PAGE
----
DUBAI - Abu Dhabi Investment Authority (Adia), considered the world's largest sovereign wealth fund, still sees big risks to the global economy and plans to refine its investment approach to cope with downturns.
In an interview published in German business daily Handelsblatt on Monday, Sheikh Ahmed bin Zayed al Nahayan, Adia's managing director, also said U.S. treasuries were still the most liquid benchmark, and will remain an important diversification tool.
The sovereign wealth fund, believed to have assets around $500-$700 billion, rarely details its investment strategy or investments.
Sheikh Ahmed -- part of the ruling family of Abu Dhabi, the wealthiest member in the United Arab Emirates' federation -- said Adia would focus on a highly diversified investing strategy and "exercise great caution" before making long-term adjustments in the midst of a major downturn.
"While attention now is on the recovery, we can't lose sight of the many substantial risks that still exist," he said in the transcript of the interview provided to Reuters.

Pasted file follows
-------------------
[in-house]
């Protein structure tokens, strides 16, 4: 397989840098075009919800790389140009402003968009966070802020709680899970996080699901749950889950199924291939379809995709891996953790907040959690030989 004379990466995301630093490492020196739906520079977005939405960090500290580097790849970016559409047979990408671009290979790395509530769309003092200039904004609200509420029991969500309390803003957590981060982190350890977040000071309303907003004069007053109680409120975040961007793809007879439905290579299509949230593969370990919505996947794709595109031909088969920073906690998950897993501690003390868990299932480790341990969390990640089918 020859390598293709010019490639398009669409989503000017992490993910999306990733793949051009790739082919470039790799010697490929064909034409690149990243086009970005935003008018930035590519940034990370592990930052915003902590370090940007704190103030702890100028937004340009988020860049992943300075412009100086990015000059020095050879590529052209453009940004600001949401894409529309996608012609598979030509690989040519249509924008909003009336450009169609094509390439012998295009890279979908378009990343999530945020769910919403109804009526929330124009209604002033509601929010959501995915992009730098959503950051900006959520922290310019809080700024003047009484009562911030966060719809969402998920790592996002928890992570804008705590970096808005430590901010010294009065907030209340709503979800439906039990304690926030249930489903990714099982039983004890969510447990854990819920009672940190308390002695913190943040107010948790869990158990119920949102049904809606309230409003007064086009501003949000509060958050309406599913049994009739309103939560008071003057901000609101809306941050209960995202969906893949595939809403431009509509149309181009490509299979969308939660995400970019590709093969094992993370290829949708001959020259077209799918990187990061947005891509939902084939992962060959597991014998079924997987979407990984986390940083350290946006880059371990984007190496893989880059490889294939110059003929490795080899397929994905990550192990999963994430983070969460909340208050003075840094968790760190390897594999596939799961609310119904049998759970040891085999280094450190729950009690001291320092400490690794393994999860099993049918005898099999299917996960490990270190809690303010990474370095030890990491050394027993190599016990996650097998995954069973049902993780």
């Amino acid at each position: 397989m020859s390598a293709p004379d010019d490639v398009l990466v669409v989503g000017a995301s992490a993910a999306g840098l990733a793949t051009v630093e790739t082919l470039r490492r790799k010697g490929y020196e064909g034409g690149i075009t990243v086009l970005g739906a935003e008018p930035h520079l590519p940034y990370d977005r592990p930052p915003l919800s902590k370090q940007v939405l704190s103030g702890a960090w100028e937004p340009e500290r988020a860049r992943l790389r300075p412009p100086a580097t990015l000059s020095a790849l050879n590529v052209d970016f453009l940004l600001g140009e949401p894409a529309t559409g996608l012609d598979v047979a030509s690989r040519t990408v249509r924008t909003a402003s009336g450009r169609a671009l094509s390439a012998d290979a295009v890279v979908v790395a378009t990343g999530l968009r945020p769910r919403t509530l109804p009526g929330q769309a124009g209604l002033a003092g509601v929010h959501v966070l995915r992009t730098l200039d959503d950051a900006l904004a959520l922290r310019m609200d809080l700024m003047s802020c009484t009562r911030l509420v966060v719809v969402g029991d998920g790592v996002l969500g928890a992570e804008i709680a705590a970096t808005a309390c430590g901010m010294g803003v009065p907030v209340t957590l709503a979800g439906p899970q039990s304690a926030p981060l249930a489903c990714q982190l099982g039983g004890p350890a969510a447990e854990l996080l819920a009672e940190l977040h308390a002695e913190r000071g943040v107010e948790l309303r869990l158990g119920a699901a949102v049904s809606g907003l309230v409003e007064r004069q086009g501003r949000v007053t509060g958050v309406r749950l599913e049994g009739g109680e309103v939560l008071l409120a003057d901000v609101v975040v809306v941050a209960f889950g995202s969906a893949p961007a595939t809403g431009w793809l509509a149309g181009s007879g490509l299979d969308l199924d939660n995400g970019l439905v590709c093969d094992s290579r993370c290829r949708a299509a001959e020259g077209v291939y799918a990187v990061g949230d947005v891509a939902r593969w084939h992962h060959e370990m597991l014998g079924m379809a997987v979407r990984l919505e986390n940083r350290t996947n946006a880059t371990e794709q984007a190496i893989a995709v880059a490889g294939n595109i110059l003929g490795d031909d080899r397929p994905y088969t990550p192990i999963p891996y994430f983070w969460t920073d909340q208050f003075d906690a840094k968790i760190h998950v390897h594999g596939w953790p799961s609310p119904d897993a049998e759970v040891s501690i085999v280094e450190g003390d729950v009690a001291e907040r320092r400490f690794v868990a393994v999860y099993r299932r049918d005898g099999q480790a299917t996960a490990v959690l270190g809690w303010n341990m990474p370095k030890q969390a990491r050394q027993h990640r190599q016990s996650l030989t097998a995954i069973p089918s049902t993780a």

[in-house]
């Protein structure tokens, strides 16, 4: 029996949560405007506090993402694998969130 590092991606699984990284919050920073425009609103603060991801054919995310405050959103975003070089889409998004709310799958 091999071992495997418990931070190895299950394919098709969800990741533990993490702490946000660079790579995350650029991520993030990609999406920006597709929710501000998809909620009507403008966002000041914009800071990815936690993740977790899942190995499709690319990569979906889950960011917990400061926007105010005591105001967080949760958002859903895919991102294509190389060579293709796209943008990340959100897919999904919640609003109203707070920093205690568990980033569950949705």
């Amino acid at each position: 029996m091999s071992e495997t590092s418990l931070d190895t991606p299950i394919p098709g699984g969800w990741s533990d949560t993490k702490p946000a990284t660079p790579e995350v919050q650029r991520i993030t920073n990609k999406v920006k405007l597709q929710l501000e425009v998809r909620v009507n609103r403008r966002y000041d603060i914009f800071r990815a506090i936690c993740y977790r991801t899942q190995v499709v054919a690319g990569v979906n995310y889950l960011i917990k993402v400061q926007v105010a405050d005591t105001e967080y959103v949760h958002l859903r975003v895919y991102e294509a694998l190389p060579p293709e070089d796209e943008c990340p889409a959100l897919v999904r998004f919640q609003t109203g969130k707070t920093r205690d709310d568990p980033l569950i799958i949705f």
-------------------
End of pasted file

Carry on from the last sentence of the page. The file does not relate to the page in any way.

In the wake of the global financial crisis, Sheikh Ahmed said Adia was reviewing its performance.
"You can be sure that, like everyone else, we are looking closely to identify areas where strategies perhaps did not work as well as they could have, and will refine our approach where needed."
Adia has switched its weightings across asset classes to reduce the impact of economic downturns over the past 18 months, he said, adding that its allocation to global equities had averaged 40-60 percent, with 60 percent of that indexed.
Regionally, the wealth fund has its largest allocation in the U.S., with 35 to 50 percent, followed by Europe at up to 35 percent and Asia at up to 20 percent.
Sheikh Ahmed declined to comment on Adia's dispute with Citigroup (C.N) over a $7.5 billion investment, reiterating the fund would pursue its legal rights.
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